In 1996, Russellville’s Historic Downtown Commercial District, consisting of 60 buildings, was listed on the National Register of Historic Places.
Through a partnership with Main Street Russellville, the City of Russellville acquired the old post office building/federal building from the General Services Administration in 1996. A Downtown Revitalization Grant enabled MSR to present a $3,500 check to the City for exterior restoration of the Old Post Office/Federal Building in 1997.
A committee dedicated to the preservation and redevelopment of Russellville’s historic Missouri-Pacific railroad depot was created in 1996. “Friends of the Depot” was formed. A special children’s t-shirt proclaiming “Clikkety Clak…bring the Depot back!” brought special attention to the FOD project.
In 1998 Gov. Mike Huckabee and staff met with volunteers to generate awareness and support for the project. Later that year, the Union Pacific Foundation approved a grant in the amount of $1,500 to MSR. The Friends of the Depot continued to work toward the city’s acquisition of the historic Missouri-Pacific railroad depot in 1998. The city council approved a contract with Union Pacific in November.
In 1999, a successful bid of $1,500 at statewide auction yielded the Hope, Ark., Caboose for the Depot Project. In 2000, the City Council approved use of funds from the Arkansas Highway and Transportation Department (AHTD) and proceeded with the Depot Project.

Burris Memorial Plaza was dedicated as a memorial tribute to the six members of the River Valley that lost their lives in the airline tragedy in Little Rock on June 1, 1999.
“Strike the Spike” groundbreaking of the Depot Project was held in 2002. Reunion ‘Round the Rails” celebrated the rededication and public opening of the Depot in May 2004.
In 2006, the Depot Project Capital Campaign received a Main Street Arkansas Award for Best Creative Fundraising Effort. First Friday Downtown Art Walk was named Best Special Event by Main Street Arkansas.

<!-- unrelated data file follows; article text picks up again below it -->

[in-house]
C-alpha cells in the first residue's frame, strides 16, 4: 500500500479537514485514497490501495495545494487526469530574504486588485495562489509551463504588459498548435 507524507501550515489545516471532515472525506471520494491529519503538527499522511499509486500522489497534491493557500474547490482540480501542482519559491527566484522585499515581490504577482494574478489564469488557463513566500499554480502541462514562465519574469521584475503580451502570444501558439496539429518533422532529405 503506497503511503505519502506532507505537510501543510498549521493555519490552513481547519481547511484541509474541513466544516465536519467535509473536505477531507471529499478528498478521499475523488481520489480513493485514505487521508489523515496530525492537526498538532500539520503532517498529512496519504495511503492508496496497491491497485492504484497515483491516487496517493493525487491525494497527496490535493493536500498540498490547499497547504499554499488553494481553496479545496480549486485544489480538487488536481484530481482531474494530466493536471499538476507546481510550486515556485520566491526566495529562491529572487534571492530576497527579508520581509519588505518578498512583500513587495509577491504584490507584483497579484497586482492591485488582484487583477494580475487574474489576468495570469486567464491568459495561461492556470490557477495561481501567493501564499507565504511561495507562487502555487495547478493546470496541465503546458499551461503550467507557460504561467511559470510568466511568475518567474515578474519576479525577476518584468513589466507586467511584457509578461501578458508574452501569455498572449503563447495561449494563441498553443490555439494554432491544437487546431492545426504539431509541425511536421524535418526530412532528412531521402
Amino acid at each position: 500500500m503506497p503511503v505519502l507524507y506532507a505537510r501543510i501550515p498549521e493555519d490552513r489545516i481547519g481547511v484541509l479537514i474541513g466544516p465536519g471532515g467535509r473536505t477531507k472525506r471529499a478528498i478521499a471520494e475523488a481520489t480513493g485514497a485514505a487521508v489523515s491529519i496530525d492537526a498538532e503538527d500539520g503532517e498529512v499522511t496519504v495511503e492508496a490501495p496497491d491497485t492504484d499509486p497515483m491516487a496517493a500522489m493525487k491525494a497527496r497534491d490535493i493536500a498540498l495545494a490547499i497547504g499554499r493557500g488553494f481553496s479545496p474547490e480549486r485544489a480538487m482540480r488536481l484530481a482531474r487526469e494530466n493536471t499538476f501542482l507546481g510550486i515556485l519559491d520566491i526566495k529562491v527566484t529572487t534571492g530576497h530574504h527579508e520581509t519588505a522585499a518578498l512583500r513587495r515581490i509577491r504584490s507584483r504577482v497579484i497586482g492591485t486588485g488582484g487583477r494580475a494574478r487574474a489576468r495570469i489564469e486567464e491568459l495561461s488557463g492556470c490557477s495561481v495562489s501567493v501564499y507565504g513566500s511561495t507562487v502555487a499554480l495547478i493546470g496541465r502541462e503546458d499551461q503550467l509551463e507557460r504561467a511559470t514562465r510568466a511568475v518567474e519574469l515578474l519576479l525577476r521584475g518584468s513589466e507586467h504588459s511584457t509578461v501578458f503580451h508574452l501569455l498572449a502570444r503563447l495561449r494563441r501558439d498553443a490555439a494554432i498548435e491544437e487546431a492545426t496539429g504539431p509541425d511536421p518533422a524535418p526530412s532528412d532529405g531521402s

Phase IV of the Depot Project (completed in 2007 due to the availability of our TEA funds) at a cost to Main Street Russellville of $62,258. The funding for this phase was provided by a $5,000 DTR Competitive Grant in addition to Friends of the Depot fundraisers that included Rummage ‘Round the Rails, the Fall Fest Omelet Breakfast, and the ongoing sale of engraved brick pavers.

Phase III was completed at a cost of $64,483 and included the sidewalk, curb and gutter and bollards to create a pedestrian friendly multi-use plaza at the entry to the Depot. Main Street Russellville provided funding in the amount $16,283.60.
Russellville appointed a nine-member Historic District Commission and approved a local ordinance protecting Russellville’s Downtown Historic District in 2008.
In 2009, City Resolution No. 1114 authorized the development of a Downtown Master Plan through Main Street Russellville. The efforts of this committee continue. Further studies, such as one recently completed by The Walker Collaborative, will be presented in future articles.
Main Street Russellville provides several incentive programs to encourage downtown revitalization and improvements in the designated Main Street District. The district, designated in 1992, is defined as bordered by Parkway on the north, Third Street on the south, Boston Avenue on the east, and El Paso Avenue on the west.

For additional information on various grants and projects which are high visibility, high impact, long term projects that benefit the greatest number of people call MSR at (479) 967-1437.
A Downtown association of business and property owners and residents gather to promote the “heart of the city” on a regular basis. Main Street committees and members of the Master Plan Committee work continually to enhance Historic Downtown Russellville and propel it to economic vitality.
Eight individuals have served as president of the Main Street Russellville program since its inception in 1992. They have included: Toni Laws, ’92-94; Jan Shaw, ‘95’ Joyce Larkin, ’96’ Peggy Talkington, ’97-2003; Richard Ruble, ’04; Jim Coutts, ’05-’06; Linda Carnahan, ’07-08; and Dick Goodman, ’09-’11. John Harris, current vice president of the MSR executive board, will serve as president beginning in 2012. Eighteen board members and three Ex-Officio members, as well as the two- member MSR staff, meet a minimum of once a month as a board to stay abreast of current situations involving the Main Street Russellville program.
It is impossible to tell the story of Main Street Russellville within the confines of a few pages. Visit for additional information.